Illinois wine refers to any wine that is made from grapes grown in the U.S. state of Illinois. As of 2004, 63 Illinois wineries, working with 193 grape arbors, produce 451,079 U.S. gallons (1.7 million liters) of wine annually with an annual total positive economic impact estimated at $20 million.
Grapes have been growing in Illinois for over 150 years. One of the first areas to begin growing grapes was on the banks of the Mississippi in Nauvoo. The oldest recorded Concord vineyard in Illinois was planted in 1851 and is located in Nauvoo State Park; the vineyard is still producing fruit. By 1880 there were over 600 acre sqkm 1 of grapes and 40 wine cellars in Nauvoo, and the town was known for its fine wines.
The oldest surviving family-owned vineyard in Illinois is also located in Nauvoo. Emile Baxter came to Nauvoo in 1855 to join an Icarian commune and remained after the breakup of the group. Learning about grape culture from his Icarian friends, Emile planted eight acres of vineyards. After Prohibition in 1936, the Baxter family winery became Illinois' first bonded winery.
In a sharply different region of Illinois, the Shawnee Hills, Guy Renzaglia founded Alto Vineyards in 1984. He planted new varieties such as Chancellor, Chambourcin, Vidal Blanc, and Villard Blanc. Renzaglia and two other growers founded the Shawnee Hills Wine Trail in the 1990s.
In 2004, twelve grape varieties accounties for 89% of grape area harvested in Illinois. The favorite varieties, in descending order by area devoted to production, were Chardonel, Chambourcin, Vignoles, Traminette, Concord, Foch, Seyval, Norton, Vidal Blanc, Frontenac, Niagara, and Cayuga White.
Many of these varieties are "hybrid" varieties. These hybrids, which are adapted to the cold climates of central and northern Illinois, are grapes grown from vines that are hybridized descendants of both European vinifera grapes and native American grape varieties.
Shawnee Hills American Viticultural Area
One of the foremost grape-growing regions of Illinois is the Shawnee Hills, in Jackson County and Union County near Carbondale, Illinois in far southern Illinois. This region was listed as the Shawnee Hills American Viticultural Area (Shawnee Hills AVA) in December 2006, becoming the first American Viticultural Area within Illinois. Besides the benefits of appellation recognition, this designation allows wineries to use the term “Estate Bottled” for wines produced on the same premises on which the grapes are grown. As of 2006, the Shawnee Hills AVA included 15 wineries and 55 vineyards. Jackson and Union Counties were the two foremost wine-producing counties in Illinois.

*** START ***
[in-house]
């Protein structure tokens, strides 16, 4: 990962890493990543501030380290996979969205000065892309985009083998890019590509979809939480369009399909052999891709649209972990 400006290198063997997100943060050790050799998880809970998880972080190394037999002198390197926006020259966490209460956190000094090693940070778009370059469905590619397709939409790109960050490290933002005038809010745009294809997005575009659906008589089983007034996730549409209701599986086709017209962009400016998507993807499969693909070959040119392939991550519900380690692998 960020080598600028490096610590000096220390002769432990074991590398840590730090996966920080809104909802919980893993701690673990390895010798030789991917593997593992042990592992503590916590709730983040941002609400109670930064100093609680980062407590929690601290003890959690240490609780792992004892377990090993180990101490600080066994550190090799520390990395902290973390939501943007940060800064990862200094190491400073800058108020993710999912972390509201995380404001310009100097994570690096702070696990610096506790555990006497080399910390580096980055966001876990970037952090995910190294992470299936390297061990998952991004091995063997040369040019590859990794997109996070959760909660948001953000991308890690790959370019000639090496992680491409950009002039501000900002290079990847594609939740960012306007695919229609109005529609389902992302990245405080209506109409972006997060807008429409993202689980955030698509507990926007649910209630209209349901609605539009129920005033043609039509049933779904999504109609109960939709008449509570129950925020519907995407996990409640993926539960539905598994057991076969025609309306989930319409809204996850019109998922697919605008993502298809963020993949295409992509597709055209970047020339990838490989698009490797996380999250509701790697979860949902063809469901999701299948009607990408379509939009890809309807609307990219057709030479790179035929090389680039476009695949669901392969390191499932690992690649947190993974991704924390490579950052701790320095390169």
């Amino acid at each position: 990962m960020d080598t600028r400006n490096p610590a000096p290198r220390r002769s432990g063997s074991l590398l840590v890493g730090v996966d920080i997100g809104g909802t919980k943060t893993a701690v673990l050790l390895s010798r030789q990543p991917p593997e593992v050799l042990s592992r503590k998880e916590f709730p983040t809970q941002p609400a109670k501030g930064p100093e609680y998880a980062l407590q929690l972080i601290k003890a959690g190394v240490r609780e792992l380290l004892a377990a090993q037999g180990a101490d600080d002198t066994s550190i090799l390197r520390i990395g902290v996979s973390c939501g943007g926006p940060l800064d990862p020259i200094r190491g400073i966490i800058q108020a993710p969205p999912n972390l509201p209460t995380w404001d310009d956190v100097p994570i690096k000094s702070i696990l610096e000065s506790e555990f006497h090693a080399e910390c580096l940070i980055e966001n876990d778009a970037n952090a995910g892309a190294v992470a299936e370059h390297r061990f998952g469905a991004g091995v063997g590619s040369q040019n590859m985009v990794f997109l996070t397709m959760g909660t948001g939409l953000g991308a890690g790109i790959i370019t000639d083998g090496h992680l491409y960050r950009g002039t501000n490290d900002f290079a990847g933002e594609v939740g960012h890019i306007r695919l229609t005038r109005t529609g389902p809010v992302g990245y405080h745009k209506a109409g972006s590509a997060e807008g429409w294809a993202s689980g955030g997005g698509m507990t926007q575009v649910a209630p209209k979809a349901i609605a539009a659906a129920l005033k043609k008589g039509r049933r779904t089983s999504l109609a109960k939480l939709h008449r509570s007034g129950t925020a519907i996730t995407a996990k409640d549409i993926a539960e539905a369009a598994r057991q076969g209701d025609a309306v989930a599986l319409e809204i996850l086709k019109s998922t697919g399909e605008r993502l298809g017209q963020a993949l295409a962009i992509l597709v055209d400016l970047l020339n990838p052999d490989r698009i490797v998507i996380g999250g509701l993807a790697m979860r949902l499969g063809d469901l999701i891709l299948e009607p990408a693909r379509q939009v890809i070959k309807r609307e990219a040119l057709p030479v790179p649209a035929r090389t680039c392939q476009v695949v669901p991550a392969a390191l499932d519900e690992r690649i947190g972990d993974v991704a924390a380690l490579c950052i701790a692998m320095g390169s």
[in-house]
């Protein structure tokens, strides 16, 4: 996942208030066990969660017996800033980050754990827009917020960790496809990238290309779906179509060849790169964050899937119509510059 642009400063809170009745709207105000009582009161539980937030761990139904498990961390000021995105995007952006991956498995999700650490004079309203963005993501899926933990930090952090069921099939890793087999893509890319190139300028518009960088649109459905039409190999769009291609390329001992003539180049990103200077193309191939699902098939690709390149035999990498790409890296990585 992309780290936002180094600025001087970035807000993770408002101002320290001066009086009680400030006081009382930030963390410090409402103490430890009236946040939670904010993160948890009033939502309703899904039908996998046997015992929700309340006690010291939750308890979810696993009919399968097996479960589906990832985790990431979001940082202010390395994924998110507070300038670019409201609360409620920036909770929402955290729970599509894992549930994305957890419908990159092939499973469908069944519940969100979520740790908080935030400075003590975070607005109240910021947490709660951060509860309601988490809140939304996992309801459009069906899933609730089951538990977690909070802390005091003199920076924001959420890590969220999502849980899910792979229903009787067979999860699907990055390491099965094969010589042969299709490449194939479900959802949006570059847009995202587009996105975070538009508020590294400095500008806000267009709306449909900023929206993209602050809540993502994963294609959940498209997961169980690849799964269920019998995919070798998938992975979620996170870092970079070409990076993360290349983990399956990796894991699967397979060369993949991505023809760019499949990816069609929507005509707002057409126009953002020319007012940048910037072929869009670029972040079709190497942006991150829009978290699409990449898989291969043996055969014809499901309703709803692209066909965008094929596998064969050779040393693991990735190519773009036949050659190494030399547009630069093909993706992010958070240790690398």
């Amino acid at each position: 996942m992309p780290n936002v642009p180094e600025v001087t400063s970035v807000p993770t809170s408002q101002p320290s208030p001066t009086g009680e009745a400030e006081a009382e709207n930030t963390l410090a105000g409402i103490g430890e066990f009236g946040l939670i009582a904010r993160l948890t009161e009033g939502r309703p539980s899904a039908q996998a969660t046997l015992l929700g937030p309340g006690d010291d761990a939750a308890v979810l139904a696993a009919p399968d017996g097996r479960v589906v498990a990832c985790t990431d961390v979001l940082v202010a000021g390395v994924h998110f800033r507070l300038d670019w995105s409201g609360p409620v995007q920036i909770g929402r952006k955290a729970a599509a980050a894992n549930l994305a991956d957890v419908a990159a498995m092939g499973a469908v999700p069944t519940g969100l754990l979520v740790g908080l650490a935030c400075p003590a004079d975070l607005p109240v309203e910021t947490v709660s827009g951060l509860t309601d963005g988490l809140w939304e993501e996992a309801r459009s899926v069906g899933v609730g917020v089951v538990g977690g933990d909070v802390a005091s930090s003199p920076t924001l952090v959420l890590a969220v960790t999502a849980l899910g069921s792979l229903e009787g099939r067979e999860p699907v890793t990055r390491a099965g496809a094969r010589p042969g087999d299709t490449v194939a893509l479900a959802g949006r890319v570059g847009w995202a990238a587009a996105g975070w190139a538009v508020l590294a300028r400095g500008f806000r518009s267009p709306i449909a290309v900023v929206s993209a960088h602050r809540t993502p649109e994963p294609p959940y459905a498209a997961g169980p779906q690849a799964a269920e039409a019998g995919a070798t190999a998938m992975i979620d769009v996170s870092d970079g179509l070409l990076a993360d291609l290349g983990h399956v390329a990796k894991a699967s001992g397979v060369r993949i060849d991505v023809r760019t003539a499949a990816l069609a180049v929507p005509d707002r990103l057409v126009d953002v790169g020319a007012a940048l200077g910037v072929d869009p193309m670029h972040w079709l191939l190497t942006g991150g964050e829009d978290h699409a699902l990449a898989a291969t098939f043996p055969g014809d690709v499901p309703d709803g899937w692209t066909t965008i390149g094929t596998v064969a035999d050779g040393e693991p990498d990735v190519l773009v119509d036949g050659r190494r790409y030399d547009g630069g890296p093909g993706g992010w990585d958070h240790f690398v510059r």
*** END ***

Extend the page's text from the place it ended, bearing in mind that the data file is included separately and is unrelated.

Characteristics that contributed to this decision are the lack of glaciation, as well as the bordering rivers. The heightened elevation (400 ft above neighboring land) in concert with sandstone and limestone subsoil offers satisfactory drainage, and summer breezes reduce fungal infestation. The climate of the Shawnee Hills AVA, within the Illinois Ozarks region, resembles several areas in Missouri known for their wine (see Missouri wine). The climate also resembles certain regions in Spain and Italy.
The Illinois State Fair, operated by the Illinois Department of Agriculture, recognizes ten distinct categories of Illinois wine:
- Dessert wine
- Fruit wine
- Generic blended wine
- Hybrid red
- Hybrid white
- Native American red
- Native American white
- Sparkling wine
- Vinifera red
- Vinifera white
In addition to grape-based wine, several wineries in the Illinois Ozarks and other regions of Illinois make fruit wine from apples, peaches, and berries. Fruit wine is an officially recognized category within the Illinois wine industry.
- Illinois Grape Growers and Vintners Association
- Campbell-Shoemaker monograph
- "Illinois Wine"
- "Normal Daily Mean Temperature- Selected Cities"
- "Shawnee Hills Wine Trail/History."